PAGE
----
The current ANCOLD Guidelines are very limited in terms of guidance for closure and possible abandonment of TSFs. However this area is perhaps the most critical from an economic and environmental perspective. The issues to be faced at closure and post-closure should be considered at the planning and design phases. The paper outlines some of the post closure cases that might need to be considered in design.
Keywords: guidelines, tailings dams, ANCOLD
Giovanni De Cataldo
The ANCOLD Guidelines on Dam Safety Management August 2003 were formulated to ensure that dam owners adopt a responsible approach towards the safe operation and maintenance of their dams.
Is it possible to safely, responsibly and acceptably work outside the regulatory Guidelines/Requirements?
The challenge for dam owners now and into the future in meeting stringent standards, is to cost effectively manage their assets within available financial constraints whilst minimising risks and maintaining acceptable levels of safety.
With the continuing drought and suppressed storage levels in most dams, the risk to downstream communities and to the environment from dam failure is significantly reduced.
Based on various studies, investigations, internal workshops and external “Expert Panel” reviews, this paper puts forward a case for a sound and responsible risk-based approach to routine visual and surveillance monitoring frequencies at varying storage levels for “Sunny Day” conditions and compares it against traditional ANCOLD standards which are based solely on consequences.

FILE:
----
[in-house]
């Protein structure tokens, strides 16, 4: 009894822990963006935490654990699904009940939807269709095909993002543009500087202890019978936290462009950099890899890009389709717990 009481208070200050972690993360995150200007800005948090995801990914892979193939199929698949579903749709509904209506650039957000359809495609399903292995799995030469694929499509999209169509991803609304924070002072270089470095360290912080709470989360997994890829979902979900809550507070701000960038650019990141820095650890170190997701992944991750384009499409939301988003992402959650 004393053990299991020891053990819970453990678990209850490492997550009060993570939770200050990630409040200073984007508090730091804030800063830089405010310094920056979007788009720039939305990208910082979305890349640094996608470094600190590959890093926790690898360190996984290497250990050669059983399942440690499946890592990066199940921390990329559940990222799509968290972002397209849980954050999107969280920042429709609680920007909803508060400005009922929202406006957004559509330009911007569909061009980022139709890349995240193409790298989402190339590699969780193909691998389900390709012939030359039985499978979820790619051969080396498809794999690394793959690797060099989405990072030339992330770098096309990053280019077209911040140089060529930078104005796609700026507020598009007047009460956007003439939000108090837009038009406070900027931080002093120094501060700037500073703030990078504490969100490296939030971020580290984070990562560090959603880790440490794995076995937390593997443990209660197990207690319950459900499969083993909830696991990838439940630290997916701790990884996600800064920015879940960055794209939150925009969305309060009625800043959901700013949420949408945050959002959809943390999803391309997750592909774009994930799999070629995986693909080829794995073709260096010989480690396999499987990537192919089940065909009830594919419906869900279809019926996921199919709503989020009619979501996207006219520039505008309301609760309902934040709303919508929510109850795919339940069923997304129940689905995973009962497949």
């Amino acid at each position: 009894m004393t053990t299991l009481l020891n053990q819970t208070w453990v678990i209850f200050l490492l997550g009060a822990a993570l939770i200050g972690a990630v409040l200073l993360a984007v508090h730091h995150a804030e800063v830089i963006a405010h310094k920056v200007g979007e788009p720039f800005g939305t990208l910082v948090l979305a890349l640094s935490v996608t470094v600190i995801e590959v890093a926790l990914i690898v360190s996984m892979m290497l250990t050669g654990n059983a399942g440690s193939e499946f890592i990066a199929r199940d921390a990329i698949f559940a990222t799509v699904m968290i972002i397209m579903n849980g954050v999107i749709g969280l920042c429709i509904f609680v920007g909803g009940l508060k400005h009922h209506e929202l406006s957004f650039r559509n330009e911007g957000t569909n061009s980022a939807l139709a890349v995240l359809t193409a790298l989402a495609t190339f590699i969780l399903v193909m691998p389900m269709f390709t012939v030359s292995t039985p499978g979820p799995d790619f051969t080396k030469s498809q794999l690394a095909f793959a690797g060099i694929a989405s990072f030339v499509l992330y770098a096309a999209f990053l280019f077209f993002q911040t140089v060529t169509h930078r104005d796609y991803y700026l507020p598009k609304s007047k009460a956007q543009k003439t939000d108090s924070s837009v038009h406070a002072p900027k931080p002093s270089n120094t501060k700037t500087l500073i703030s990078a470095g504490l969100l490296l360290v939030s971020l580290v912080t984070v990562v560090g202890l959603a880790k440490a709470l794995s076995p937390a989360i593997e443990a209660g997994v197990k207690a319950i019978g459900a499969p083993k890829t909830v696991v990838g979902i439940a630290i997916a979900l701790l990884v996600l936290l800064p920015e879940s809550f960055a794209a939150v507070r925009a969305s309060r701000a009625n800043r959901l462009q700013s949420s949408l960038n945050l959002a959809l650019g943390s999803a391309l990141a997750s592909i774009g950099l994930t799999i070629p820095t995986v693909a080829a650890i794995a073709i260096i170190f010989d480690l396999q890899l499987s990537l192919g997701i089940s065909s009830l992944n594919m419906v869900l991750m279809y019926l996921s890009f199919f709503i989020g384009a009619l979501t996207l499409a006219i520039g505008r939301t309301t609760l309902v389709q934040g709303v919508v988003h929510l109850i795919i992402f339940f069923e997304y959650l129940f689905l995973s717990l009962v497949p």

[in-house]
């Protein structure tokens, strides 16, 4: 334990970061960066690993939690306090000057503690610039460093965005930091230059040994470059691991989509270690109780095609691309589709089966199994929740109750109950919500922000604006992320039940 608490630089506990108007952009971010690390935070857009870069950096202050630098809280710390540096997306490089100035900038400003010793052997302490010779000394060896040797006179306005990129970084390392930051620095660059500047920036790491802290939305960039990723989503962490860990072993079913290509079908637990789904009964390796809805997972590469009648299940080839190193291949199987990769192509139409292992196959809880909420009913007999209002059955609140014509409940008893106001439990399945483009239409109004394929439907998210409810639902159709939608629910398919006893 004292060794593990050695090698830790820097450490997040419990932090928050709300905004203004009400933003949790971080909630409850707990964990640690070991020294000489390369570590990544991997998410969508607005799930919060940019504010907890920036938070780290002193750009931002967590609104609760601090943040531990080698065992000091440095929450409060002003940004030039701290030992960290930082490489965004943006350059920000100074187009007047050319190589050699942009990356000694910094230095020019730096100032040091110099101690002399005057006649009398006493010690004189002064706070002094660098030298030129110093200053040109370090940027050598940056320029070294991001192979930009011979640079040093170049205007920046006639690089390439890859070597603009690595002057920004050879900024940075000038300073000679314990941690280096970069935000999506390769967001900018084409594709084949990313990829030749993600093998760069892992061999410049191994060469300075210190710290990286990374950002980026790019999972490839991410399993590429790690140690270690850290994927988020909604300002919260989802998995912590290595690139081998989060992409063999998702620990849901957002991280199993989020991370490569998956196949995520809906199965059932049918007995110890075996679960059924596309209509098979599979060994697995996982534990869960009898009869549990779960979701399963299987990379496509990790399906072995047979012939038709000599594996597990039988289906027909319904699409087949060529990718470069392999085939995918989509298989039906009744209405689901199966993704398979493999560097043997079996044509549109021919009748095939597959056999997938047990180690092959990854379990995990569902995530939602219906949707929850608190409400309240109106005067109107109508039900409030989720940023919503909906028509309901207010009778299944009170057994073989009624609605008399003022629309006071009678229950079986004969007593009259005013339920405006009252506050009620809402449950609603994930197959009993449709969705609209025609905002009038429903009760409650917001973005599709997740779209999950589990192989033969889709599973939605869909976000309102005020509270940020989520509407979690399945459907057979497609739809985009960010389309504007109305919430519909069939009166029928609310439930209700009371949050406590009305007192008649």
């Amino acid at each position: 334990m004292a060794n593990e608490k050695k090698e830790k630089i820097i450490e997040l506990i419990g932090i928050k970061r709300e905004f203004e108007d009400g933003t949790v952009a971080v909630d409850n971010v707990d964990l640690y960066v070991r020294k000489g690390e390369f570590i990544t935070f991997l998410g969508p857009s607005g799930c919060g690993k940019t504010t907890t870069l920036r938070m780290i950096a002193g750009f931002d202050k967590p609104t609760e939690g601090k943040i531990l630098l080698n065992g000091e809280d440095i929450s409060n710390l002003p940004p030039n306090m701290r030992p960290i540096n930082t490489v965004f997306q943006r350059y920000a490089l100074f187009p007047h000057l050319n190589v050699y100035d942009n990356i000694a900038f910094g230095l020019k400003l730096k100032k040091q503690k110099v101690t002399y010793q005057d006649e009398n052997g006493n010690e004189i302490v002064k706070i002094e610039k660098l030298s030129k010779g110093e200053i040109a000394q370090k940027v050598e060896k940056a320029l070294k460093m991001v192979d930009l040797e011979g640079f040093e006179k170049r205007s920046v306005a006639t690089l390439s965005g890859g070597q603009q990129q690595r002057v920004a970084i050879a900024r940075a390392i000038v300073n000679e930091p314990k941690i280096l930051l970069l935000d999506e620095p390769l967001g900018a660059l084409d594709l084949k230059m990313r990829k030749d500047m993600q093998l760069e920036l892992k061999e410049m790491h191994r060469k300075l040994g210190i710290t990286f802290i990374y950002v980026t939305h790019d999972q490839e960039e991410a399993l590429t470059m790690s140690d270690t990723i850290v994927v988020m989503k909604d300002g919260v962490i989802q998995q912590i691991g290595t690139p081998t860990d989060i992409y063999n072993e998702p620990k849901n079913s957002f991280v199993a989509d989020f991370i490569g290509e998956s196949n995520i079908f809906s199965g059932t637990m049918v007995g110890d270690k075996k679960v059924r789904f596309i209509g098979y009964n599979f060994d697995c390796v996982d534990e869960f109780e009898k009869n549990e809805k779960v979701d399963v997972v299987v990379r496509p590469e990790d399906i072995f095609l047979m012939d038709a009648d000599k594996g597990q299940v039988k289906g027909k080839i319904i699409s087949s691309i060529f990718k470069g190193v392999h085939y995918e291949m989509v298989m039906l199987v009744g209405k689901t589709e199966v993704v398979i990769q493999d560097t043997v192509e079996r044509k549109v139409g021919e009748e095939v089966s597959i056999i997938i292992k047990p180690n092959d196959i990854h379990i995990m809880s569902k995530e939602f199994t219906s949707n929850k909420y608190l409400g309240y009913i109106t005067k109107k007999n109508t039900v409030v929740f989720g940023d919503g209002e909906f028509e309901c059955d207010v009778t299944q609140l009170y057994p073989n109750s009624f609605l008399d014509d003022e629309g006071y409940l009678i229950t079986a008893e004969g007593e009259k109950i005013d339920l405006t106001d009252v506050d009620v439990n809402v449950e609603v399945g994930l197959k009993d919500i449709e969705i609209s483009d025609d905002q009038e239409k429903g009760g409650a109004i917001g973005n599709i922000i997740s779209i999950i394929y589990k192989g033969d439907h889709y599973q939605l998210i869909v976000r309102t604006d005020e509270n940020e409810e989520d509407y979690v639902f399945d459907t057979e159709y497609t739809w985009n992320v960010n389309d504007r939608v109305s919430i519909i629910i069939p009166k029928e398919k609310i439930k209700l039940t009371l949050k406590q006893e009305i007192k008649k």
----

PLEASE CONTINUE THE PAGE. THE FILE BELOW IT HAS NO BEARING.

Keywords: State Water Corporation, ANCOLD guidelines, risk-based approach, dam safety, regulator.
Jonathon Reid, Chris Kelly, Bob Wark
One of the most important aspects in the construction of an embankment dam is to be confident that the filter materials placed meet the design intent. The design methodology for filters is now well documented.
However, all too often during construction the filter material, as placed, does not comply with the specified requirements and all parties are faced with costly decisions and delays to the works to determine correction measures and whether the work completed meets the design intent. This paper shares the knowledge gained over a number of projects the authors’ have been involved in and the methods used to improve the properties of the placed filters taking into account some of the practicalities of having these materials produced and placed in a commercial environment
Keywords: filters, specifications, manufacturing, construction, quality assurance.
Dr Azan Khan, Ahmad Nasir, Kumud Kandel, Jaya Kandasamy, Hadi Khabbaz, Mahub Ilahee
Cracking in the clay core of embankment dams is important to dam safety because it can cause seepage through transverse cracks and with excessive seepage cracks may begin to erode the soil on the sides of the crack. If there are no filters to control this erosion, the erosion may progress to form a pipe, eventually leading to breach of the dam. Recent climate change has resulted in long term drought conditions in various parts of Australia, especially west of the Dividing Range. The prolonged drought conditions can lead to the loss of moisture content in the clay core causing cracking of the core material. The current research is investigating a relationship between long term drought condition and loss of moisture content in the clay core. This paper presents the loss of moisture content in the clay core of three dams in Australia due to global warming. A rigorous finite element modelling has been conducted to capture the moisture content changes in a typical large clay core dam.
Keywords: clay core, dams, climate change, moisture content